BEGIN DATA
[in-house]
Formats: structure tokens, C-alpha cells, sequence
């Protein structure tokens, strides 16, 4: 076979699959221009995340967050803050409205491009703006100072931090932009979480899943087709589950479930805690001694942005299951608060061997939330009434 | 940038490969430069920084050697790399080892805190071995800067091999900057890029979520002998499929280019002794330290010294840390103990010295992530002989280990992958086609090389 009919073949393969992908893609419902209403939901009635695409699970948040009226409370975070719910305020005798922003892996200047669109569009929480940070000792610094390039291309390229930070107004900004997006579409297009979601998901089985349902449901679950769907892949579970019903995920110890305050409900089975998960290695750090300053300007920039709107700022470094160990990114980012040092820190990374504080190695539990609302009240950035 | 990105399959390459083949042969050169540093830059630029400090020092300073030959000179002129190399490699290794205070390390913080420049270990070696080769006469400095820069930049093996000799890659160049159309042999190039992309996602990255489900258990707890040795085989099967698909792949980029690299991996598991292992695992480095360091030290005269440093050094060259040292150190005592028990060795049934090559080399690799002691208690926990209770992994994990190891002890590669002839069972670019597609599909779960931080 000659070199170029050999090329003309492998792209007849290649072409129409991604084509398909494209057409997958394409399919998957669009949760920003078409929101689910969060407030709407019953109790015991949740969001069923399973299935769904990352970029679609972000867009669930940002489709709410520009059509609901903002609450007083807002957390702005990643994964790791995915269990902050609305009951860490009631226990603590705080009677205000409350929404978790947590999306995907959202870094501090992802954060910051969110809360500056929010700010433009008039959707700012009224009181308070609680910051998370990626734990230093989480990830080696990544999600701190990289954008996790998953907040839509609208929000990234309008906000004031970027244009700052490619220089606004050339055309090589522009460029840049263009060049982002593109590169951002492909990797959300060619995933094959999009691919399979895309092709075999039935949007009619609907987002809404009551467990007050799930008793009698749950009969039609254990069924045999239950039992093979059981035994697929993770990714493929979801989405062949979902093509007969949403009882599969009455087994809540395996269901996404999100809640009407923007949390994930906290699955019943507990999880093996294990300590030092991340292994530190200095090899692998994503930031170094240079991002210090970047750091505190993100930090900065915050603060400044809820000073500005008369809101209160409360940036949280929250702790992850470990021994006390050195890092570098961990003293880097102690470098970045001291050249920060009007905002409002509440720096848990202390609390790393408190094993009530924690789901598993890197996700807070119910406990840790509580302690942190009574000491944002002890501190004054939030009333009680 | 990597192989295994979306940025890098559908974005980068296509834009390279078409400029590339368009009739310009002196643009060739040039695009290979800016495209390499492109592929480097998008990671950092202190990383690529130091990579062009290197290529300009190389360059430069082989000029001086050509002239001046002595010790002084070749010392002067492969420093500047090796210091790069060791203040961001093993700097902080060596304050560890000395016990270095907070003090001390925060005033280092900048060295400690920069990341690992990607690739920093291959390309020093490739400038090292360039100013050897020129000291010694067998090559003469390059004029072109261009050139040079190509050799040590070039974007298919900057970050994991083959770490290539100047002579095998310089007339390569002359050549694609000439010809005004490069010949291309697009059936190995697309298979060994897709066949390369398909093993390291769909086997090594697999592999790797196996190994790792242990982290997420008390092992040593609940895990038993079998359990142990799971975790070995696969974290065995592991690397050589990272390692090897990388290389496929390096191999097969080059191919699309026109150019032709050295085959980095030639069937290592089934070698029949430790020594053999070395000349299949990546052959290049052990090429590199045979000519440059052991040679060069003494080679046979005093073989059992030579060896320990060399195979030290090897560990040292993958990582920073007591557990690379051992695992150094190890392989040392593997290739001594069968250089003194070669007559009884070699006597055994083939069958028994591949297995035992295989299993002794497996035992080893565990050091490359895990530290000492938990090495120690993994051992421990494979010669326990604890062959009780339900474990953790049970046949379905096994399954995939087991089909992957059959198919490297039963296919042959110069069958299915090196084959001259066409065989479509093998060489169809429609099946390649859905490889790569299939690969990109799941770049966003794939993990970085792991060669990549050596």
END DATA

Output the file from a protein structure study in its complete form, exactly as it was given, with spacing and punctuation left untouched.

[in-house]
Formats: structure tokens, C-alpha cells, sequence
């Protein structure tokens, strides 16, 4: 076979699959221009995340967050803050409205491009703006100072931090932009979480899943087709589950479930805690001694942005299951608060061997939330009434 | 940038490969430069920084050697790399080892805190071995800067091999900057890029979520002998499929280019002794330290010294840390103990010295992530002989280990992958086609090389 009919073949393969992908893609419902209403939901009635695409699970948040009226409370975070719910305020005798922003892996200047669109569009929480940070000792610094390039291309390229930070107004900004997006579409297009979601998901089985349902449901679950769907892949579970019903995920110890305050409900089975998960290695750090300053300007920039709107700022470094160990990114980012040092820190990374504080190695539990609302009240950035 | 990105399959390459083949042969050169540093830059630029400090020092300073030959000179002129190399490699290794205070390390913080420049270990070696080769006469400095820069930049093996000799890659160049159309042999190039992309996602990255489900258990707890040795085989099967698909792949980029690299991996598991292992695992480095360091030290005269440093050094060259040292150190005592028990060795049934090559080399690799002691208690926990209770992994994990190891002890590669002839069972670019597609599909779960931080 000659070199170029050999090329003309492998792209007849290649072409129409991604084509398909494209057409997958394409399919998957669009949760920003078409929101689910969060407030709407019953109790015991949740969001069923399973299935769904990352970029679609972000867009669930940002489709709410520009059509609901903002609450007083807002957390702005990643994964790791995915269990902050609305009951860490009631226990603590705080009677205000409350929404978790947590999306995907959202870094501090992802954060910051969110809360500056929010700010433009008039959707700012009224009181308070609680910051998370990626734990230093989480990830080696990544999600701190990289954008996790998953907040839509609208929000990234309008906000004031970027244009700052490619220089606004050339055309090589522009460029840049263009060049982002593109590169951002492909990797959300060619995933094959999009691919399979895309092709075999039935949007009619609907987002809404009551467990007050799930008793009698749950009969039609254990069924045999239950039992093979059981035994697929993770990714493929979801989405062949979902093509007969949403009882599969009455087994809540395996269901996404999100809640009407923007949390994930906290699955019943507990999880093996294990300590030092991340292994530190200095090899692998994503930031170094240079991002210090970047750091505190993100930090900065915050603060400044809820000073500005008369809101209160409360940036949280929250702790992850470990021994006390050195890092570098961990003293880097102690470098970045001291050249920060009007905002409002509440720096848990202390609390790393408190094993009530924690789901598993890197996700807070119910406990840790509580302690942190009574000491944002002890501190004054939030009333009680 | 990597192989295994979306940025890098559908974005980068296509834009390279078409400029590339368009009739310009002196643009060739040039695009290979800016495209390499492109592929480097998008990671950092202190990383690529130091990579062009290197290529300009190389360059430069082989000029001086050509002239001046002595010790002084070749010392002067492969420093500047090796210091790069060791203040961001093993700097902080060596304050560890000395016990270095907070003090001390925060005033280092900048060295400690920069990341690992990607690739920093291959390309020093490739400038090292360039100013050897020129000291010694067998090559003469390059004029072109261009050139040079190509050799040590070039974007298919900057970050994991083959770490290539100047002579095998310089007339390569002359050549694609000439010809005004490069010949291309697009059936190995697309298979060994897709066949390369398909093993390291769909086997090594697999592999790797196996190994790792242990982290997420008390092992040593609940895990038993079998359990142990799971975790070995696969974290065995592991690397050589990272390692090897990388290389496929390096191999097969080059191919699309026109150019032709050295085959980095030639069937290592089934070698029949430790020594053999070395000349299949990546052959290049052990090429590199045979000519440059052991040679060069003494080679046979005093073989059992030579060896320990060399195979030290090897560990040292993958990582920073007591557990690379051992695992150094190890392989040392593997290739001594069968250089003194070669007559009884070699006597055994083939069958028994591949297995035992295989299993002794497996035992080893565990050091490359895990530290000492938990090495120690993994051992421990494979010669326990604890062959009780339900474990953790049970046949379905096994399954995939087991089909992957059959198919490297039963296919042959110069069958299915090196084959001259066409065989479509093998060489169809429609099946390649859905490889790569299939690969990109799941770049966003794939993990970085792991060669990549050596």